is the need to look within ourselves and ask this question_ are we doing enough individually to merit a contribution to the events going on around us? America has often played the role of the global policeman when it comes to international security and economic issues; it is always involved in any major global economic or security matter, even going as far as inviting and bringing itself into some subjects. Despite this, the American people do not display as much enthusiasm when compared to their government. Most of the time they consider something to be a problem when American interests are at stake. There is little or no outcry when other countries and people go through difficulties that would be intolerable in the United States (Haugen 26).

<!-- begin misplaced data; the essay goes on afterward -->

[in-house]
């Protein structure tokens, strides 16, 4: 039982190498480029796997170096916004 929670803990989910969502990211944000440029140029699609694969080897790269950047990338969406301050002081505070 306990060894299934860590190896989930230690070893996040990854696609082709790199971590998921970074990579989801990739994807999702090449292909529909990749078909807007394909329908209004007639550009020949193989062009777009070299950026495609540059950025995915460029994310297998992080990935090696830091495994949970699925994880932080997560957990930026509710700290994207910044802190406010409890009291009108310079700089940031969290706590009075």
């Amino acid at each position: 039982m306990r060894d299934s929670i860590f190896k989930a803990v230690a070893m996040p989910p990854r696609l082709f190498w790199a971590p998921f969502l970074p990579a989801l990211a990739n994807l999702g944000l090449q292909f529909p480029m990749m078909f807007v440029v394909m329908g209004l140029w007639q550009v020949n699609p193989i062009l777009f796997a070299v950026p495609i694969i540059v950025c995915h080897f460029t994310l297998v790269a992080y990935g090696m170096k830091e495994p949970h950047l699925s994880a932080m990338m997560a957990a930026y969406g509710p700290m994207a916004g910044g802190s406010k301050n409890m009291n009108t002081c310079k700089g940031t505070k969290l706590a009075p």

Why is there a difference in attitude between the American people and their government when it comes to dealing with issues? My answer is that people are occupied with individualism and self-gratification; this is why someone would be angry and livid if an act of injustice was done to him/her but very reluctant to react when the same act is carried out every day to other people in other places or regions of the world. In order to make the world a better place, individuals must evaluate themselves and figure out whether they might be or are the problem. They should refrain from turning a blind eye to “external” issues and be the change that they want. Locking ourselves up in some kind of cocoon will convince us that everything is fine, but only for a short time (Haugen 29). When those “external” issues begin creeping into our lives and affecting us is when we will realize that they are not so alien after all. I believe that when individuals make a positive change it creates a trend that when followed brings about even bigger changes. Instead of sitting back and watching we should always go out and try to make things better not only for ourselves but also for other